Music

Country Grammar: RaeLynn Tramples Pop Country Assumptions On ‘WildHorse’

Country Grammar is a recurring monthly column about country music. The purpose of this column will be to analyze and demystify country releases, large or small, and help halt the notion that Country music is somehow less deserving of introspective analysis than rock, rap, or pop. It will highlight the great moments, and occasionally, dig deep into the bad ones, but the goal is always to bring more attention to a genre that is far too often swept under the rug due to class assumptions or music criticism’s clear rockist past.

If you’re like me, hearing about the TV show The Voice instinctively produces an inadvertent wince. It’s okay, I’ll wait. Got it over with? Good. Sure, American Idol gave us Kelly Clarkson, and a few other relatively successful artists made their way through that grueling circuit, but mostly those talent shows are associated with middling skill and tryhard antics. So if you’re tempted to write RaeLynn off because of her stint on The Voice, that’s understandable. But it’s also, in this case, completely wrongheaded.

Keep in mind, country music’s biggest female star, Miranda Lambert, also got her start on a country talent show, Nashville Star. And remember, when RaeLynn auditioned on The Voice in 2012 she rendered a Miranda-helmed song, “Hell On Heels,” with such sugared ferocity that Miranda’s then-husband turned his chair the f*ck around. Do you know how self-assured and brave you have to be to cover a man’s own wife? In case you — ever busy millennial that you are — missed it:

(In case you further missed the all-female trio the Pistol Annies, made up of Miranda, Ashley Monroe and Angaleena Presley, they have two albums and both are fire straight through.)

For a genre that still refers to women as tomatoes garnishing the salad of men, routinely stalls out female careers for years, remains largely conservative about gender roles (among other things), and systematically refuses to play women on the radio, an alternative route is success is all but required. Enter TV, a tried and true way to spot star power when it’s there. Funny enough, neither Miranda or RaeLynn were winners on the TV shows they appeared on. But the exposure was enough to get the right people interested, and catapult these two into full-fledged country label deals, the latter’s fueled in part by the pooled resources of Blake and Miranda.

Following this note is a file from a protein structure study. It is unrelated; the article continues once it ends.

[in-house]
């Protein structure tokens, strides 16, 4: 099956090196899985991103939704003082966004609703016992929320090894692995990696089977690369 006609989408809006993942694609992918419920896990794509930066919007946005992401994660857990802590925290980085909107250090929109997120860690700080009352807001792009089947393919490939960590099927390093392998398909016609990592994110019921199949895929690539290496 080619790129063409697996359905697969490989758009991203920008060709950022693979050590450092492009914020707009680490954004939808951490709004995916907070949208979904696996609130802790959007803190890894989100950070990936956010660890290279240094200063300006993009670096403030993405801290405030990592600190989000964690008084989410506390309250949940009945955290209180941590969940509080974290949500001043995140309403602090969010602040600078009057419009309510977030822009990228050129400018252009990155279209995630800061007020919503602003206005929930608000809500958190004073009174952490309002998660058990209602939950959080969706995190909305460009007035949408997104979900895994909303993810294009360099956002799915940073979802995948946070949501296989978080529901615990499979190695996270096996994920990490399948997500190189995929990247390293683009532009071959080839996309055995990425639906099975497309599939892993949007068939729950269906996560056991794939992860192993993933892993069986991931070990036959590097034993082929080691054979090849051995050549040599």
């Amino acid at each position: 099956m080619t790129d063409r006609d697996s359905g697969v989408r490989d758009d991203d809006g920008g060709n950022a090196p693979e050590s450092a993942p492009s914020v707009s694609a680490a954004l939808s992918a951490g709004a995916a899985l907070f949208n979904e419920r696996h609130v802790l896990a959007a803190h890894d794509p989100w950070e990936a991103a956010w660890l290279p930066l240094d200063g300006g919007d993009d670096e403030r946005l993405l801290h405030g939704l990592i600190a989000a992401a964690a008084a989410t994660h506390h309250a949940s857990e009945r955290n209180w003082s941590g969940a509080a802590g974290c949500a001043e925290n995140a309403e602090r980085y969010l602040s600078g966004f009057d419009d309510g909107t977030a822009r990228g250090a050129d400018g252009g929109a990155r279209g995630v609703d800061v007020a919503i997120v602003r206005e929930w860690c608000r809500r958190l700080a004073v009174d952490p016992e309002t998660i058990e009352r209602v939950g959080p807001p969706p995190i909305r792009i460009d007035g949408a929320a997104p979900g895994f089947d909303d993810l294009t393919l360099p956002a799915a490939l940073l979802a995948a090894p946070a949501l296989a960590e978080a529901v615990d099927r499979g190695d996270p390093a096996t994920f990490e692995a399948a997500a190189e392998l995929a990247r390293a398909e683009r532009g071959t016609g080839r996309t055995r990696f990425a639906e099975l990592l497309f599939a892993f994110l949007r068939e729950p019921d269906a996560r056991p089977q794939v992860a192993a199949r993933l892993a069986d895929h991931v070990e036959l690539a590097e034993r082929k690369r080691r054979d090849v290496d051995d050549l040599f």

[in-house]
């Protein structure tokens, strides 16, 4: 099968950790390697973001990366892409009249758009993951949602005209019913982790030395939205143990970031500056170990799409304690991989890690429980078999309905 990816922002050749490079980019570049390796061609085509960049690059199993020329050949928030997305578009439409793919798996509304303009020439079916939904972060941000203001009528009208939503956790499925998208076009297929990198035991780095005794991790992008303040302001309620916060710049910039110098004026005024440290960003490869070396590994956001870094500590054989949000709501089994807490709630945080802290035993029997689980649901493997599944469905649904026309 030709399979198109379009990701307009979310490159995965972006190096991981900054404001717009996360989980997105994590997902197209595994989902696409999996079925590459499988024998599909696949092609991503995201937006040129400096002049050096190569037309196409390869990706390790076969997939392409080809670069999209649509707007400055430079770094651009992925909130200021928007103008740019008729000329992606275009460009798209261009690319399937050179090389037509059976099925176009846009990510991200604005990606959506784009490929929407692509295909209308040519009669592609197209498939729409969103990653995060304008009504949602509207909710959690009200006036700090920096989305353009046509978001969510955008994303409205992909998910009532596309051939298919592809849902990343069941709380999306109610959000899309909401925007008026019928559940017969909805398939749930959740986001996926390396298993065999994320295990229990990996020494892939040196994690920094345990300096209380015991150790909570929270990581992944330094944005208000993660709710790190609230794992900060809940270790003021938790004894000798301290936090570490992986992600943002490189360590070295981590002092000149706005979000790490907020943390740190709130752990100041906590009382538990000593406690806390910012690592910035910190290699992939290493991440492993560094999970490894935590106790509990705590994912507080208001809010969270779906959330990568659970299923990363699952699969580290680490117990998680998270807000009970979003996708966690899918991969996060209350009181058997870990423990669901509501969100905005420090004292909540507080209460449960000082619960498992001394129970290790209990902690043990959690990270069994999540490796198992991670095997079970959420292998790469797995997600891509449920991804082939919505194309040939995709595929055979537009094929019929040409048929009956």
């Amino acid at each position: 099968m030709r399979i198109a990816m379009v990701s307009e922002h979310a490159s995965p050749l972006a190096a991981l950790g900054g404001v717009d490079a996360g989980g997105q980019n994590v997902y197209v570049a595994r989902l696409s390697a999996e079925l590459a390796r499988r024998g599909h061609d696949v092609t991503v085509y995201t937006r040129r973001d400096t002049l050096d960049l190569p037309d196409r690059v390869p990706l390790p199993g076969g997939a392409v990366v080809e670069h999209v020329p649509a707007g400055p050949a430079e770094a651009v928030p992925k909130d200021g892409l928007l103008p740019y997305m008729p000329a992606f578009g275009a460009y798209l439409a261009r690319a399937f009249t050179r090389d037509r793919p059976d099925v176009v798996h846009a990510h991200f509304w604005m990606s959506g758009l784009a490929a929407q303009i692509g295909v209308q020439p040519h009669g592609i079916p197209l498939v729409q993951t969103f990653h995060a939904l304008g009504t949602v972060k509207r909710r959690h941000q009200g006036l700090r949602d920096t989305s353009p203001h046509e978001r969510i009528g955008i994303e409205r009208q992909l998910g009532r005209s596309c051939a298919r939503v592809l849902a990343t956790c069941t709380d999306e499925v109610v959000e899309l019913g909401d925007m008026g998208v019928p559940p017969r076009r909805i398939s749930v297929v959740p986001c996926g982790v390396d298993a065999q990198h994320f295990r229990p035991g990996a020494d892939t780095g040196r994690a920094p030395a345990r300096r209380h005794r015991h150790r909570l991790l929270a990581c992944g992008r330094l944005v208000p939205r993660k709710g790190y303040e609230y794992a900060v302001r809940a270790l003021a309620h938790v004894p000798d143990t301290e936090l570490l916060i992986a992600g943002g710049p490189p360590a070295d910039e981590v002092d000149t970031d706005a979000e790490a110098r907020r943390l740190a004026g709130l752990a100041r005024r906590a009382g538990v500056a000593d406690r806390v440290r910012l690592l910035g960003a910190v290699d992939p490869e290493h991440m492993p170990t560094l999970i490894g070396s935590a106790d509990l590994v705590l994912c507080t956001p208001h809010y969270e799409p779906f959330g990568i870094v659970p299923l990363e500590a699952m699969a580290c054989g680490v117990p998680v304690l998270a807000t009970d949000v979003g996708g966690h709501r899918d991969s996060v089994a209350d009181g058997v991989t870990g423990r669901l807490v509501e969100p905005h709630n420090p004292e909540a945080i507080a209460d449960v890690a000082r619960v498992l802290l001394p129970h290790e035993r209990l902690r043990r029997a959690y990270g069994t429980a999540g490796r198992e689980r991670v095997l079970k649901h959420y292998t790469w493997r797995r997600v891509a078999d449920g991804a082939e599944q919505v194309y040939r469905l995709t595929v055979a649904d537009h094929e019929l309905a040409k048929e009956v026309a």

Those of you who spent any time with Shelton’s 2014 record Bringing Back The Sunshine (I did, I was going through a horrible breakup and badly needed his country-sleaze-lite to survive) will find RaeLynn’s curlicues of harmonies sound familiar from “Buzzin,” (which has a surprisingly “feminist” video, below) and as part of the Pistol Annies crew threading backing vocals through “Boys ‘Round Here” off Blake’s 2013 record Based On A True Story (No 2 Chainz connection here, sadly). That’s what The Voice can do for you — RaeLynn went from covering the Annies to working with them.

After she was eliminated, RaeLynn became the first artist off The Voice to ever chart on Billboard, hitting the Bubbling Under Hot 100 Singles with a song called “Boyfriend” about wanting another woman’s man, but being too sweet to make a move. It’s the typical My Best Friend’s Wedding trope, but the song ends up being more about the relationship between the two women than the guy at all, a clever songwriting move, particularly for such a young artist. However, it was with a couple of early songs about the dynamics between men and women that the young artist went a bit astray. Her biggest hit to date is a song called “God Made Girls” that’s an achingly awful distillation of a few reasons women exist: They were whisked up by God’s hand to fulfill a multitude of tasks and functions that revolve around men.

While this may have pleased some of the aforementioned Conservative players in the country genre, it also evoked a backlash as an anti-feminist song. Make no mistake, it certainly is, but it was also a co-write with some of country’s greatest working songwriters: Liz Rose and Lori McKenna among them. So the rainstorm of criticism came, and RaeLynn’s momentum was temporarily stalled.

This gets at the crux of what female artists face everywhere, but particularly in country: How to please both the feminists and the staunch traditionalists? In many ways, this song was a breakthrough for female artists in the genre, it at least centered a female subject, and surely a lot of women enjoy participating in the activities with men she lists here. But the framing makes the subject’s raison d’être center entirely around providing a foil for a man, a hard pill for most self-sufficient women to swallow in 2017. And a lot of those women are listening to country, too. But so are the women who find this song to be an empowering narrative of their actual goals as wives and partners. So how to split the difference between those two, especially given it’s the majority of the latter group who identify as country fans? That was the riddle RaeLynn — and truthfully, any emerging female country artists — had to solve.

RaeLynn was 20 when that song came out in 2014, followed quickly by the EP Me in 2015 that was similarly hung up on songs about boys, but a couple years later, she’s 23 and seems to have puzzled it out. There’s almost no trace of that rhetoric on her debut full-length WildHorse. Instead, a firm sense of self-worth and strong-willed feminism comes through, even the title track hearkens back to Carrie Bradshaw’s own oft-repeated, earnest beyond belief metaphor: “Maybe some women aren’t meant to be tamed. Maybe they just need to run free until they find someone just as wild to run with them.” On this album, RaeLynn has learned to harness all the pop-country stereotypes and gallop them right off the ranch. Platinum blonde hasn’t been this clever and frisky since, well, Miranda Lambert’s Platinum (Also a classic).